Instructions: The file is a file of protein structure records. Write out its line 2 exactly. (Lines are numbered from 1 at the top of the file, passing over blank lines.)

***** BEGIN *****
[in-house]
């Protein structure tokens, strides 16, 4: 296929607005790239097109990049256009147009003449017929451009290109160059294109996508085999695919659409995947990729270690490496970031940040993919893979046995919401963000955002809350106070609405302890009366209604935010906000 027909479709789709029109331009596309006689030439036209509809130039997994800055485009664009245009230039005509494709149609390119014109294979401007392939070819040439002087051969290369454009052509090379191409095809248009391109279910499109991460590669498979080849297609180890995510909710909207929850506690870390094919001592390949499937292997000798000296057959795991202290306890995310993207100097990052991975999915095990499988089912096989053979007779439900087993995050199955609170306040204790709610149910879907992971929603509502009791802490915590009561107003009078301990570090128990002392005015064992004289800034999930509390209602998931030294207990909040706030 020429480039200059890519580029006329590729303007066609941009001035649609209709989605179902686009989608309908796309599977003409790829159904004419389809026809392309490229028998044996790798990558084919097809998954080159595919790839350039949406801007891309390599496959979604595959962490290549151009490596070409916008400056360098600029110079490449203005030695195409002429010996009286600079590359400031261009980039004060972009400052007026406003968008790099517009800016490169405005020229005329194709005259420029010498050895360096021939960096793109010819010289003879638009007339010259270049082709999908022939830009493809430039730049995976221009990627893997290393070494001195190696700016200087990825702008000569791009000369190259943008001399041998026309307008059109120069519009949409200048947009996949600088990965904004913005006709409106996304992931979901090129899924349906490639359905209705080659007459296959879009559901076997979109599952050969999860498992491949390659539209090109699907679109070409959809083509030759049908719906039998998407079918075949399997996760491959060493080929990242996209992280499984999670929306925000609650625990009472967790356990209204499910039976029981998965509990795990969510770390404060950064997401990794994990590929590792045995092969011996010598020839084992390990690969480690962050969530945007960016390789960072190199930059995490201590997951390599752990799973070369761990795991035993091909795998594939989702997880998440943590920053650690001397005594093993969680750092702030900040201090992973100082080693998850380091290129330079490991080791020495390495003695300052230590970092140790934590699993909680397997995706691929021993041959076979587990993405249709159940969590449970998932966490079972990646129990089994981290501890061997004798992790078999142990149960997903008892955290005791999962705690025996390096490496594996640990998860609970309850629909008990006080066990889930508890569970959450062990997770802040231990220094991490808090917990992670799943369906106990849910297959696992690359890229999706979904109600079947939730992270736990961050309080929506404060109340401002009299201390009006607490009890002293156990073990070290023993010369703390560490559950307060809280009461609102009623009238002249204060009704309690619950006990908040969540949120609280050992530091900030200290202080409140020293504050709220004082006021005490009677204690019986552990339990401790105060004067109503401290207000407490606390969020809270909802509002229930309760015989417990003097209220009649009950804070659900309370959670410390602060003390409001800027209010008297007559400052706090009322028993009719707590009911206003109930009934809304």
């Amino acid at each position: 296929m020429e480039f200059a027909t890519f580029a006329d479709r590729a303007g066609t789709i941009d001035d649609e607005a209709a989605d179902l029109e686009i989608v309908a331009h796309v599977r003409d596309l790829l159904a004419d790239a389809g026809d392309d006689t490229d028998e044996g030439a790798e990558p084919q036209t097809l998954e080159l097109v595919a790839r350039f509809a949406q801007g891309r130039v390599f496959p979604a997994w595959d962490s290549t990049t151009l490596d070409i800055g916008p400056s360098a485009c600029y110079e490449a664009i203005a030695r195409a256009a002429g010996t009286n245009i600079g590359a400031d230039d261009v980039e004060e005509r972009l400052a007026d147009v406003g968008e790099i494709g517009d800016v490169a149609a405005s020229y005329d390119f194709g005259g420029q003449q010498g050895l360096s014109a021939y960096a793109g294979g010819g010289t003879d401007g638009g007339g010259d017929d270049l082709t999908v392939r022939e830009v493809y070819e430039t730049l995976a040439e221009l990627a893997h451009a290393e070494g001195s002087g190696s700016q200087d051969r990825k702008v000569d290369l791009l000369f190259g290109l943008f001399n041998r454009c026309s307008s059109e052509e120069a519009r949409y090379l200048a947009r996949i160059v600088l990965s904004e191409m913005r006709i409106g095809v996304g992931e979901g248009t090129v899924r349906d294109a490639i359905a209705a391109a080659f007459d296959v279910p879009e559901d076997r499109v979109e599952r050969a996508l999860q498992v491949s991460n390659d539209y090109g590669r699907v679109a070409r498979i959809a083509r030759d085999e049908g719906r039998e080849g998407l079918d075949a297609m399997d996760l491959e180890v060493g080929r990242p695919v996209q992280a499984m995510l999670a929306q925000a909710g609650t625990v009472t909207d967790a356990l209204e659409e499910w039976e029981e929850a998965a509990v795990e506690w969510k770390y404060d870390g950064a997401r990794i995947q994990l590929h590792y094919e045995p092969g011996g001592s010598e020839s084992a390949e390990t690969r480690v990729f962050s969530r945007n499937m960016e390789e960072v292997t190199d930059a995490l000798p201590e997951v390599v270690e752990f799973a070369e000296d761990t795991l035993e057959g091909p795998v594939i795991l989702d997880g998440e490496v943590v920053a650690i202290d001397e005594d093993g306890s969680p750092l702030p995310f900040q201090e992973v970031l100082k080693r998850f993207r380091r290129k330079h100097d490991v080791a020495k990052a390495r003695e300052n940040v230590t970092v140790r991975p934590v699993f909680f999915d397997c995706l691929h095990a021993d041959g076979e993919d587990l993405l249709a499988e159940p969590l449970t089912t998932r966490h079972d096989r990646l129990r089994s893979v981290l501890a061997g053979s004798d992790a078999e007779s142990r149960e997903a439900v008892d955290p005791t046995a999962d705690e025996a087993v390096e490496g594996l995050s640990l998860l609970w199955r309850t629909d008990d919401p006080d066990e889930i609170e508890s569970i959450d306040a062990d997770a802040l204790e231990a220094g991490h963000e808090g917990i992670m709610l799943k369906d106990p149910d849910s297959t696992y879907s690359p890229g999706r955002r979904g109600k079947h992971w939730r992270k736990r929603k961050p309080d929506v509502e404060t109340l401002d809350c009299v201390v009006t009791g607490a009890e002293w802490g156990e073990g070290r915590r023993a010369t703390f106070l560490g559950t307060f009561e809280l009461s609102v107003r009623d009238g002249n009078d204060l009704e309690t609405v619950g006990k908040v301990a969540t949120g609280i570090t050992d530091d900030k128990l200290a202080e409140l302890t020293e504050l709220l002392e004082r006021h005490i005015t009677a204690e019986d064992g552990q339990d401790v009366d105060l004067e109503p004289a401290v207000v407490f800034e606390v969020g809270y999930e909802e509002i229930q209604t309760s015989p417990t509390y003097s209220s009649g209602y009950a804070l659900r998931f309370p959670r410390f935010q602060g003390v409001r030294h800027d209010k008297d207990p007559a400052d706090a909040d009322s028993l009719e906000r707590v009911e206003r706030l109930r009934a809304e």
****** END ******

């Protein structure tokens, strides 16, 4: 296929607005790239097109990049256009147009003449017929451009290109160059294109996508085999695919659409995947990729270690490496970031940040993919893979046995919401963000955002809350106070609405302890009366209604935010906000 027909479709789709029109331009596309006689030439036209509809130039997994800055485009664009245009230039005509494709149609390119014109294979401007392939070819040439002087051969290369454009052509090379191409095809248009391109279910499109991460590669498979080849297609180890995510909710909207929850506690870390094919001592390949499937292997000798000296057959795991202290306890995310993207100097990052991975999915095990499988089912096989053979007779439900087993995050199955609170306040204790709610149910879907992971929603509502009791802490915590009561107003009078301990570090128990002392005015064992004289800034999930509390209602998931030294207990909040706030 020429480039200059890519580029006329590729303007066609941009001035649609209709989605179902686009989608309908796309599977003409790829159904004419389809026809392309490229028998044996790798990558084919097809998954080159595919790839350039949406801007891309390599496959979604595959962490290549151009490596070409916008400056360098600029110079490449203005030695195409002429010996009286600079590359400031261009980039004060972009400052007026406003968008790099517009800016490169405005020229005329194709005259420029010498050895360096021939960096793109010819010289003879638009007339010259270049082709999908022939830009493809430039730049995976221009990627893997290393070494001195190696700016200087990825702008000569791009000369190259943008001399041998026309307008059109120069519009949409200048947009996949600088990965904004913005006709409106996304992931979901090129899924349906490639359905209705080659007459296959879009559901076997979109599952050969999860498992491949390659539209090109699907679109070409959809083509030759049908719906039998998407079918075949399997996760491959060493080929990242996209992280499984999670929306925000609650625990009472967790356990209204499910039976029981998965509990795990969510770390404060950064997401990794994990590929590792045995092969011996010598020839084992390990690969480690962050969530945007960016390789960072190199930059995490201590997951390599752990799973070369761990795991035993091909795998594939989702997880998440943590920053650690001397005594093993969680750092702030900040201090992973100082080693998850380091290129330079490991080791020495390495003695300052230590970092140790934590699993909680397997995706691929021993041959076979587990993405249709159940969590449970998932966490079972990646129990089994981290501890061997004798992790078999142990149960997903008892955290005791999962705690025996390096490496594996640990998860609970309850629909008990006080066990889930508890569970959450062990997770802040231990220094991490808090917990992670799943369906106990849910297959696992690359890229999706979904109600079947939730992270736990961050309080929506404060109340401002009299201390009006607490009890002293156990073990070290023993010369703390560490559950307060809280009461609102009623009238002249204060009704309690619950006990908040969540949120609280050992530091900030200290202080409140020293504050709220004082006021005490009677204690019986552990339990401790105060004067109503401290207000407490606390969020809270909802509002229930309760015989417990003097209220009649009950804070659900309370959670410390602060003390409001800027209010008297007559400052706090009322028993009719707590009911206003109930009934809304």